There were hugs, cheers and some tears Tuesday when nearly 20 immigrants recited the Oath of Allegiance during a naturalization ceremony at South Puget Sound Community College.
Therese Baxter-Pantoja of Olympia said the first thing she did was text her two sons — one is a firefighter, the other a sheriff’s deputy — to let them know that her husband and their father, Juan Ramon Pantoja, 42, can finally register to vote.
“It was very emotional, I think, because he’s so Americanized anyway,” Baxter-Pantoja said. “It’s the American dream.”
Pantoja is a vocational counselor who emigrated from Mexico in 1978 and served in the Armed Forces. But he said it wasn’t until recently that he felt it was important to pursue citizenship. Now he said he’s looking forward to voting in next year’s presidential election.
The naturalization ceremony was sponsored by the Timberland Regional Library system, the Thurston County Auditor’s Office and the U.S. Citizenship and Immigration Services. In a keynote speech, U.S. Rep. Denny Heck talked about how the late Nisqually activist Billy Frank Jr. often encouraged people to stand up for what they believe in and share their stories because it matters.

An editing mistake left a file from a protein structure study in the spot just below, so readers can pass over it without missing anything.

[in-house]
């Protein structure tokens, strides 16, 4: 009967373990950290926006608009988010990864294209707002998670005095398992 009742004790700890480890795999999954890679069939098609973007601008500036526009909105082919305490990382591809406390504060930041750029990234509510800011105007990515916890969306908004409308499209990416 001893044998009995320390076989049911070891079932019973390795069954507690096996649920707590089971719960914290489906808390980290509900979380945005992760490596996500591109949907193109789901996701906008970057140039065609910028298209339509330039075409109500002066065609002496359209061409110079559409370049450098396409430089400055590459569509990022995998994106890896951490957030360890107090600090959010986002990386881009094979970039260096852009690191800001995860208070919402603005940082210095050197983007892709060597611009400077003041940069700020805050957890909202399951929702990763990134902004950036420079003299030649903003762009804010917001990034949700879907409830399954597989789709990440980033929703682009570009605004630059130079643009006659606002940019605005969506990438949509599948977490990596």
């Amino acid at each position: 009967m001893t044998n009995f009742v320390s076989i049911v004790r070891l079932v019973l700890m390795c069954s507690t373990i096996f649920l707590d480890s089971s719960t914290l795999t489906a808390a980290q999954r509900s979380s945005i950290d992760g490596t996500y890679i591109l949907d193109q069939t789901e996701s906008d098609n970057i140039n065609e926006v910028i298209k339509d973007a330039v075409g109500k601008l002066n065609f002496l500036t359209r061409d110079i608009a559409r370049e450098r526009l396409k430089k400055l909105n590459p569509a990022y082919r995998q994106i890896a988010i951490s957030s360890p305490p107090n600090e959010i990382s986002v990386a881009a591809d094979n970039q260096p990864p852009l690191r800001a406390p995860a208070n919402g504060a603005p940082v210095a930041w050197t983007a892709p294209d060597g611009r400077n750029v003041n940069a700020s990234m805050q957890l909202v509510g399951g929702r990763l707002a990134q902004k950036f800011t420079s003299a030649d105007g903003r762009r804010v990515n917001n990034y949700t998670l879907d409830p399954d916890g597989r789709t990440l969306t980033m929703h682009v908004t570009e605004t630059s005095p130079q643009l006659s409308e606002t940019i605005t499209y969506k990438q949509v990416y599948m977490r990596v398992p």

“Right now you’re creating your story for your family to share for generations to come,” Heck said.
The new citizens hail from a variety of countries, including the Philippines, Australia, China, India, South Korea and Russia.
Yuliya Kravchuk, 24, of Fife participated in the ceremony with her mother. They moved from Ukraine about 14 years ago.
“This is an awesome country to live in,” Kravchuk said.
“We are happy here,” added her mother, Olga Kravchuk.
Moritz Bartels, 43, of Gig Harbor moved from Germany to the United States in 2002 to get medical training. Then he met his wife, Diane, in Texas.
Their two children have dual citizenship, and now he will to.
“For me, it’s just the certainty, because I’m not going back,” Bartels said. “I like the certainty that no one is going to change the rules on me.”
Diane Bartels described the event as “the end of a long journey.”
She said her husband’s new status will finally allow them to travel as a family. Too often, he ends up in a different line at airports, especially when they travel internationally, and there’s always the fear that he’ll be delayed in returning to the United States because of paperwork issues.
“There was always that uncertainty of coming back in,” she said.
The family had big plans to celebrate after the ceremony: They were going to have steak for dinner.
“It’s American food,” Moritz Bartels said with a laugh.